Hertfordshire parkland identified as haven for beetle biodiversity

Leading ecologists have identified Panshanger Park in Hertfordshire as one of the most important habitats for a group of beetles in the UK, including recording a significant number of rare species.
Quarry Products / September 22, 2023
By Guy Woodford
Tarmac Panshanger Park. Pic: Tarmac

Tarmac and Natural England commissioned EMEC Ecology to carry out the independent survey of saproxylic Coleoptera – beetles which rely on dead or decaying wood – at its Panshanger Park site as part of efforts to enhance the site’s potential for wildlife further.


Two of the species identified have never before been recorded in the county, one of which is a rare beetle of ancient woodland, while the other has only been identified at four other locations in the British Isles.

Tarmac Pashanger Park
Top ecologists have identified Panshanger Park in Hertfordshire as one of the most important habitats for a group of beetles in the UK. Pic: Tarmac


The survey was completed as part of the Parkland Management Plan, produced in partnership with Natural England, Historic England, and Herts and Middlesex Wildlife Trust to identify how the historic grade II* listed landscape of the park could be further enhanced in the future for both nature and visitors. 


Tarmac has owned the Panshanger Park land since the 1980s and, from the 1990s, carried out phased mineral extraction of sand and gravel in the park, with much of the material being used to build homes and roads throughout Hertfordshire. Quarrying has ended, with large park areas being opened and managed for public enjoyment and conservation. 


Tarmac is working with local stakeholders and partners to implement the new management plan, which will include planting new parkland trees and increasing the area of wood pasture. Low-intensity grazing will be expanded to enable natural processes to develop a more structurally diverse woodland and tree population and a richer mosaic of habitats.


Michael Charlton, mineral estates manager at Tarmac, said: “As stewards of this site, we have taken on a huge responsibility to care for this ancient woodland, which is home to so many rare species and one of the most important places for wildlife in Hertfordshire.


Tarmac Panshanger Park veteran red oak with extensive dead wood. Pic: Tarmac


“This survey is helping us to form our management plans for future years, which will involve carefully managing our veteran trees to ensure these beetles will continue to have a home at Panshanger Park for centuries to come. The abundance of wildlife at Panshanger demonstrates the ability to responsibly quarry and restore an area to create an asset that brings a variety of benefits to flora, fauna and the wider public.”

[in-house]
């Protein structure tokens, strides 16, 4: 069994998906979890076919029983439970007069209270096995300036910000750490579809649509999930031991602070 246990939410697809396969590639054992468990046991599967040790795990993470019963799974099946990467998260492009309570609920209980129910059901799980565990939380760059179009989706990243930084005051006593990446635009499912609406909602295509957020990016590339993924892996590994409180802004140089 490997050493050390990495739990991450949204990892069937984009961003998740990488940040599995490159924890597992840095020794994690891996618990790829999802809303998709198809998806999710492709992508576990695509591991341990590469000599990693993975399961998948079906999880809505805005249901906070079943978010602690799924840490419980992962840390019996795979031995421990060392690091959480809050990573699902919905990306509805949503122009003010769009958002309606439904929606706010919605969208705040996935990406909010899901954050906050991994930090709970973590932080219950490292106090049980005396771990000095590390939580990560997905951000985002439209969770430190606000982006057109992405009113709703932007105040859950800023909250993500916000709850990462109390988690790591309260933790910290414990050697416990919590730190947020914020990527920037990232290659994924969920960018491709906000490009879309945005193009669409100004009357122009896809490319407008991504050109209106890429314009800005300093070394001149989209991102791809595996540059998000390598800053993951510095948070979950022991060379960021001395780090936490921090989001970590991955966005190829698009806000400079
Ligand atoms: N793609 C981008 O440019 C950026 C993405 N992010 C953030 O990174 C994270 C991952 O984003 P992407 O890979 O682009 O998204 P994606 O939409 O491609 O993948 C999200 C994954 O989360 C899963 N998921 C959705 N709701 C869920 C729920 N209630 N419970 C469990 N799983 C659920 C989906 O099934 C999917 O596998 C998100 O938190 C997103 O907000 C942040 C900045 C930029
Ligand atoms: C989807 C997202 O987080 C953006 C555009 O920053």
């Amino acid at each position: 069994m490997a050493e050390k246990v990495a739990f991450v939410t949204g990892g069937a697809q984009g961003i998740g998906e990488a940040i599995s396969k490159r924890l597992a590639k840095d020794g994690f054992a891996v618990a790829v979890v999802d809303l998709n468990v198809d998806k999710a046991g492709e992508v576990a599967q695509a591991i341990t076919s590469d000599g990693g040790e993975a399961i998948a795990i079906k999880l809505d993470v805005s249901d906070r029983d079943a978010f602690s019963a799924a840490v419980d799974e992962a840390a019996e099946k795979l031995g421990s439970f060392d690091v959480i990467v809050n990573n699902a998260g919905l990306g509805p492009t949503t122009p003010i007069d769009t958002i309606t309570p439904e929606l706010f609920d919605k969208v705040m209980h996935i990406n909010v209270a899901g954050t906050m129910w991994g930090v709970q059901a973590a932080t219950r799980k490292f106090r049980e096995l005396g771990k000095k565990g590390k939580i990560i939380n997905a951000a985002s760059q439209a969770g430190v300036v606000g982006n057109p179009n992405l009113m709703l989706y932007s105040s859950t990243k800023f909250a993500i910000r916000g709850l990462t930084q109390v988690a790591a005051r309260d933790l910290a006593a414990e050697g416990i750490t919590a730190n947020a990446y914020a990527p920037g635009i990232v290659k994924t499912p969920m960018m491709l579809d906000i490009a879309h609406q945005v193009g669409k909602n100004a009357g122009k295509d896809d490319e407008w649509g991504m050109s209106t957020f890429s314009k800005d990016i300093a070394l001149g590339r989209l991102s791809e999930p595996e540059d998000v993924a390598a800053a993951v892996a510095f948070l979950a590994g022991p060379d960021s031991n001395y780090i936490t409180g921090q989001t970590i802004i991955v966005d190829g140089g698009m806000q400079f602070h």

Sarah Clarkson, team leader at Natural England, said: “Panshanger is really exciting because it is such a good example of how nature can co-exist with people and still thrive, so we have a double win. It’s so important that people from all backgrounds and communities can access green space and gain from the benefits to health and wellbeing that connecting with nature brings.”


Tim Hill, conservation manager with Herts and Middlesex Wildlife Trust, said: “Having been working with Tarmac to restore and manage Panshanger Park’s historic landscape for the last 18 years, I am delighted that the value of conserving the vast amounts of rotting wood at the park has been revealed through this excellent study. What is almost as exciting is that we can all provide a home for saproxylic beetles by including some big lumps of rotting wood in our gardens. In doing so, we have the chance of encountering awesome creatures like the Lesser Stag Beetle – dead wood is dead good!”


Adrian Dutton, entomologist at EMEC Ecology, said: “Panshanger Park is a truly exceptional location thanks to the continuity of decaying wood that has been present for hundreds of years. It is because of this that diverse populations of saproxylic beetles have been able to thrive here, marking it as one of the most important locations in the UK, and potentially Europe.”


The survey contributes to a number of ecological surveys that have been carried out at Panshanger Park. Over 12,000 species have been recorded alongside healthy populations of water voles, bat and 19 species of dragonfly.

Tarmac has also recently planted a new 17,000-tree woodland on former agricultural land at the park as part of the Queens Green Canopy initiative. 


Panshanger Park is open to the public daily from 8am-6pm; further information is available at panshangerpark.tarmac.com

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